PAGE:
Certain Remote Sellers Required to Collect Tax on Puerto Rico Sales

Friday, June 16th, 2017

Puerto Rico Department of Revenue.
Puerto Rico

Effective April 29, 2017, Puerto Rico has changed the definition of "merchant" to require some remote sellers to collect Puerto Rico sales tax.

The new definition of "merchant" includes provisions stating that sellers have nexus with Puerto Rico - and must collect tax on sales - if they regularly and continually (1) advertise through the mail or any electronic means or (2) sell items through the internet and send them from abroad into Puerto Rico.

The new law does not require merchants to collect tax if they qualify as non-withholding agents. A merchant is a "non-withholding agent" if (1) it is dedicated to mail order sales (e.g., Internet sellers) and (2) its only contact with Puerto Rico is its customers.

Although non-withholding agents do not have to collect and remit tax, effective July 1, 2017, they must provide certain information to their buyers and the Department of Treasury. They must (1) put buyers' tax reporting and payment obligations on their invoices, (2) send quarterly reports to the Department of Treasury on sales that occur in Puerto Rico, and (3) send annual notices to all of their Puerto Rico customers. Non-withholding agents will be subject to penalties if they fail to provide these notices and reports.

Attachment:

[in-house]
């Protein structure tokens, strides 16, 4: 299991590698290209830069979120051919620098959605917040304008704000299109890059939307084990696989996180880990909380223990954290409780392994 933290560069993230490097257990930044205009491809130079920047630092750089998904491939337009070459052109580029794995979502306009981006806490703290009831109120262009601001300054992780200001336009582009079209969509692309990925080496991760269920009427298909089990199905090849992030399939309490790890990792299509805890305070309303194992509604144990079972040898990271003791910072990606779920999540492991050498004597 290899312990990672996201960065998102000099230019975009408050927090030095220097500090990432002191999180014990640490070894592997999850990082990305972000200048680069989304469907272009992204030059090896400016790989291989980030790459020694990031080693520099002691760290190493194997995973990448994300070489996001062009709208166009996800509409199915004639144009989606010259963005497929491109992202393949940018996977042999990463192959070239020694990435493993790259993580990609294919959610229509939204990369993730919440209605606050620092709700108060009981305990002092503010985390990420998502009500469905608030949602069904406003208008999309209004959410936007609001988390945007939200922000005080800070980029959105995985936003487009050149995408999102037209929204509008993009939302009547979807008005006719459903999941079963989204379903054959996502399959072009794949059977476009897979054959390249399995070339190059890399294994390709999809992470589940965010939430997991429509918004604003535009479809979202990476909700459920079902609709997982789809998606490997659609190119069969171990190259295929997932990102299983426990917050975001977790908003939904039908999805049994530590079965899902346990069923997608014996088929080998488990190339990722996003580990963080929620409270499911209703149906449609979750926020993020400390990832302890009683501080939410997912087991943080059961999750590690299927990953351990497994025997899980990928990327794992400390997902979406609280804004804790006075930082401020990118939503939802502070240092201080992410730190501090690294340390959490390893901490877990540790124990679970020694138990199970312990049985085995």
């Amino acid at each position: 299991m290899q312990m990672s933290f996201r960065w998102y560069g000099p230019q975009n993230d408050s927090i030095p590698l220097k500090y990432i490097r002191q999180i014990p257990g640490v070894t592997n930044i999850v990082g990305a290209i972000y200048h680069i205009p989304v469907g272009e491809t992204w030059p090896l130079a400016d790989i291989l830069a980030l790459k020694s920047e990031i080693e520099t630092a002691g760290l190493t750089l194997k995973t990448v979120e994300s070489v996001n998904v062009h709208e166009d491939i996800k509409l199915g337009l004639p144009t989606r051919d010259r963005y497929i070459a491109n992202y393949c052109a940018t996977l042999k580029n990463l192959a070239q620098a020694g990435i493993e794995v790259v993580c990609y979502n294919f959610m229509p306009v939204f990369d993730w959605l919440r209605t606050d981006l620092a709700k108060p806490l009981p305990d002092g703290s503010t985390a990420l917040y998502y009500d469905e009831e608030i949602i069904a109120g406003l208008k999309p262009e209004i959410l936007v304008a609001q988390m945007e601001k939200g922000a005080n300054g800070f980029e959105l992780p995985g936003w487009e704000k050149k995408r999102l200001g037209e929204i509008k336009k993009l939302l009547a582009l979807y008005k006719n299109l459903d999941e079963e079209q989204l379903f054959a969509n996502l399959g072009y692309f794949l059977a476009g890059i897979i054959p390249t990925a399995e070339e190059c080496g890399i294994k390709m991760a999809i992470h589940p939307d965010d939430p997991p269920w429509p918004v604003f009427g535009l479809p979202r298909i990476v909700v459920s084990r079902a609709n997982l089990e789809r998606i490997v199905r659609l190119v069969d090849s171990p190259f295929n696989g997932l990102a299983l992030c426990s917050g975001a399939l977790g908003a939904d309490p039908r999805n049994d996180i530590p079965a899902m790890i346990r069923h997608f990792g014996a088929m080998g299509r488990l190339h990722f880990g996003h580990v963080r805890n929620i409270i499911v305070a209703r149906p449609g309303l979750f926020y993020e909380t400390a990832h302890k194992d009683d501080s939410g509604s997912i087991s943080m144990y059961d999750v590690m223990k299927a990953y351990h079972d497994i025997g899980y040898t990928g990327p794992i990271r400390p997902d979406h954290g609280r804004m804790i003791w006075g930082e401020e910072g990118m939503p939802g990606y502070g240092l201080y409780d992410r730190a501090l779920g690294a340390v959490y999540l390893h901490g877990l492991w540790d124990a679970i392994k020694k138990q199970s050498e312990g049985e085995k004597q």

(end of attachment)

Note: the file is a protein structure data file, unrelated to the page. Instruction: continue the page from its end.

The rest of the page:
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TTR has a website that companies subscribe to and use daily. This website provides a list of everything that can be bought or sold in the U.S. It provides simple answers to whether buying or selling these items is taxable (subject to a sales tax or other tax), and it provides all the legal authority to support these tax answers.

TTR likes to keep things simple and fun, which is why it has great people who provide help to clients on any support questions they have about transaction tax issues.

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